ArtWay

Art does not reproduce what we see. It makes us see. Paul Klee

Artists

Hobbs, Paul

Bio
 
I was born in Zaria, Nigeria in 1964, where my parents were working as medical missionaries. From 1983-86 I studied Social and Political Science at Pembroke College, Cambridge, before going on to study Fine Art at The Byam Shaw School of Art in London from 1986-89. I then went to teach Art at Canford School in Dorset from 1989-91.
 
 
Since 1991 I have worked as a freelance artist, making painting and sculpture on contemporary issues in the light of biblical values, and other more abstract work. I exhibit in a variety of contexts: galleries, art centres, schools, churches, cathedrals and festivals. These events often involve talks and practical workshops generating discussion on the issues raised in the work. In 2001 I married Sara and moved to Gloucester, where I now live and work.
 

Cloisters I, Acrylic on Paper. Original, image: 51 x 70cm, frame: 80 x 98cm, frame type: white-limed ash. Patterns of stone vaulting from Gloucester Cathedral cloisters are overlaid with drawings of wooden roof beams and bosses. Then I play with the lines, the spaces between, generating patterns to tease the eye.
 
Work process
Perhaps the key element of my work is layering – layers of colour, layers of collage and paint, layers of meaning. I take my subject – be it patterns on a wall, or a news picture – and play with the image, obscuring it a little, redefining its surface, washing it out and re-establishing it, perhaps tearing it up and re-forming it. I am trying to create something that repays looking at again and again.
 
The symbolic works have hidden references, partially obscured, enigmatic and inviting, yet potent and explosive for those who find them. These works may carry powerful meanings and references, but like parables, it is important that people unlock the meaning for themselves.
 
The abstract paintings are drawn and painted over again and again, with washes of colour to soften the contrast and to generate new marks to be followed and explored with more paint and line. Due to the depth of the layering, these paintings seem to alter at different times of the day because of the strength of light shining on them.
 
Dancing Light. Acrylic on Paper. Original, image: 70.5 x 116cm, frame: 102 x 146cm, frame Type: white-limed ash. This image is made up of three images from Cathedrals, which have been laid over one another. The roundels with lions and eagles are from wallpaper in St Chapelle, Paris; the coloured dots and marks are from the rose window in Notre Dame; and the large black shape is from a font in Gloucester Cathedral.
 
Motivation and inspiration
Many of my ideas come from looking at the newspapers and at the Bible. When I see this news story, what questions does it ask of my faith? If I believe this about God, how does it make sense of what I read in the news? Thus many of what I have called my conceptual pieces of work consider contemporary social issues from a Christian perspective, asking questions and challenging the viewer to see the relevance of Jesus Christ to all areas of life.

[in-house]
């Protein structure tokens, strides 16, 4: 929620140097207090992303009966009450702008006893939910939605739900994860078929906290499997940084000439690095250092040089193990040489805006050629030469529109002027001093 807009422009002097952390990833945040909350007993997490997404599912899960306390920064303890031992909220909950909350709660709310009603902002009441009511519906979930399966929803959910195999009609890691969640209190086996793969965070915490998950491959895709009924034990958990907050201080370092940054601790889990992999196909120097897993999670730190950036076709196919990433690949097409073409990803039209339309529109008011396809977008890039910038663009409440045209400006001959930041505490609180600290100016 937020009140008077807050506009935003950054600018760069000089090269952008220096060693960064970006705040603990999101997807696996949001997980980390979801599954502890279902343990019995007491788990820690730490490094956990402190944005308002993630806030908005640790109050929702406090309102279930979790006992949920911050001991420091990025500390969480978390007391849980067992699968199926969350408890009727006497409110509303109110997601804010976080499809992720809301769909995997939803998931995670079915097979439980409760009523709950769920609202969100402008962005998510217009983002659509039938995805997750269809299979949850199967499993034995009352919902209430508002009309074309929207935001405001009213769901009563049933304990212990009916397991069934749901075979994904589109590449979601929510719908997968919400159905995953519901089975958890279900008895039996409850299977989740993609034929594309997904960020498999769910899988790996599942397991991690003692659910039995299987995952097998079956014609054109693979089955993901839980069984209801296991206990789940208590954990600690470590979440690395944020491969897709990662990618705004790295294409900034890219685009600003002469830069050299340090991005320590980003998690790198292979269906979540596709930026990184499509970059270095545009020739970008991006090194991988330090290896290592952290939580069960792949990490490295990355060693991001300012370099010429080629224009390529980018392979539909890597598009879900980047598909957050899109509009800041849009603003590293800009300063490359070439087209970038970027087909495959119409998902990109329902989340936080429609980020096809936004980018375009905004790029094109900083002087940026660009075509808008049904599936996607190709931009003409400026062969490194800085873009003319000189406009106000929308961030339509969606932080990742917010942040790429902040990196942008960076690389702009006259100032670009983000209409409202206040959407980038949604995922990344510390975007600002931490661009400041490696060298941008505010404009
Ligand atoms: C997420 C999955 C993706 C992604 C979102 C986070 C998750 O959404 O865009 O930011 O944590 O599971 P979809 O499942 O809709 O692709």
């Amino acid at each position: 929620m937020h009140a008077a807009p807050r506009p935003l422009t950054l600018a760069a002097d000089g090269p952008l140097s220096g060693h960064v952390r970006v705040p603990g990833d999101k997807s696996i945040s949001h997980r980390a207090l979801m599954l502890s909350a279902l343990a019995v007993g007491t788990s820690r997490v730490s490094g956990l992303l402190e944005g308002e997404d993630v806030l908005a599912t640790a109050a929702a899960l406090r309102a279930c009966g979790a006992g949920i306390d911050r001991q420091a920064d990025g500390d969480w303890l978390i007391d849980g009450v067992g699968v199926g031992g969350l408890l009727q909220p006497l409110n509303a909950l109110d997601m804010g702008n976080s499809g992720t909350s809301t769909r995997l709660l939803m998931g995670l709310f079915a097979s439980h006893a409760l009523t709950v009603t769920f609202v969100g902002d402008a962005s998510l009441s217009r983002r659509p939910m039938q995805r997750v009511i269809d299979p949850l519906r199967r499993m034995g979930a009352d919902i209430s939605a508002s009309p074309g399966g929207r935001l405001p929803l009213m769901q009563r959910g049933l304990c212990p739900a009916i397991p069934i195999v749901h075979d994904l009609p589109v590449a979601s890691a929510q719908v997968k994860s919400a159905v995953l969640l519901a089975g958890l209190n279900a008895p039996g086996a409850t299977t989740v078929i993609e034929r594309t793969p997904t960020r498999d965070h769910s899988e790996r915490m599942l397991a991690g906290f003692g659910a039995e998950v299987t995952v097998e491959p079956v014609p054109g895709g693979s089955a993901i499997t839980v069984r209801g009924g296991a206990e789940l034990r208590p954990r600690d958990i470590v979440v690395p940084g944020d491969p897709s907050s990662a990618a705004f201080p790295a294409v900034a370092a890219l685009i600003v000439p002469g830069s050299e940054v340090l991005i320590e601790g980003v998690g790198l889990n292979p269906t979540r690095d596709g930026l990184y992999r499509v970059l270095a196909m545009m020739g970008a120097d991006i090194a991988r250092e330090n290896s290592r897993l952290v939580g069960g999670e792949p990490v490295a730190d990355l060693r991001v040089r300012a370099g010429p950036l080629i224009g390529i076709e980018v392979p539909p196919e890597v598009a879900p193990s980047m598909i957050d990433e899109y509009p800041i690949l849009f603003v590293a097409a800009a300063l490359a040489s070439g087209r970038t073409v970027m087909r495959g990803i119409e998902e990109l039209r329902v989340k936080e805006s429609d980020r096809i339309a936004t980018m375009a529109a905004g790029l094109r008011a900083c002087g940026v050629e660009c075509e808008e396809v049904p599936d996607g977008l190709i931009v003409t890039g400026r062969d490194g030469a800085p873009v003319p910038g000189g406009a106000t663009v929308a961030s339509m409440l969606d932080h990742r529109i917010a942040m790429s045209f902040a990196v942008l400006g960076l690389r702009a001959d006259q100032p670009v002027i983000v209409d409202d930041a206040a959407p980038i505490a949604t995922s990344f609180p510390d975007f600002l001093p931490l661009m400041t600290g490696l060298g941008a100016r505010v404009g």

Whilst such works are very thought provoking, my abstract paintings set out to be playful and celebratory, delighting in the colour and form that is all around us. As in Psalm 100:1 “All the earth shouts with joy to the Lord.”
 
Holy Ground Project. Catalogue,A4 size magazine, 36 pages, full colour. £7.50 / €8.50. Holy Ground is a collection of shoes and stories from Christians all around the world. They are arranged around a central tree that symbolizes the burning bush, and which is lit with coloured lights. The stories are short statements about what it means for each person to believe in Christ in their particular situation. All have encountered the living God, arriving at a place of holy ground, where, like Moses, they must, metaphorically at least, remove their shoes in acknowledgement of God's holiness. Wherever I have shown this exhibit, it has engaged and moved people very greatly. The catalogue for the Holy Ground Project has photographs of the 30 pairs of shoes from around the world, with 30 stories from their owners.
 
Feet of Christ. Giclee print from original acrylic on paper. Limited edition of 75, image: 48 x 33cm, frame: 72 x 55cm, frame type: white-limed ash. One of a series of seven paintings about the crucified Christ. Here we see Jesus’ nailed feet, beautiful despite the agony of his death. The loosely drawn forms suggest the cuts of the whips, the blood, and the bruises of the beating he received before the crucifixion.
 
Works in publications
Art & Soul, by Hilary Brand & Adrienne Chaplin, p.38, p.90
The Art of God, by David Thistlethwaite
 
Permanent Work/Collections
Dream Dreams at Lambeth Palace, London.
Our Lady Protectress of the Unborn Child, St Mary’s School, Ascot.
 
Website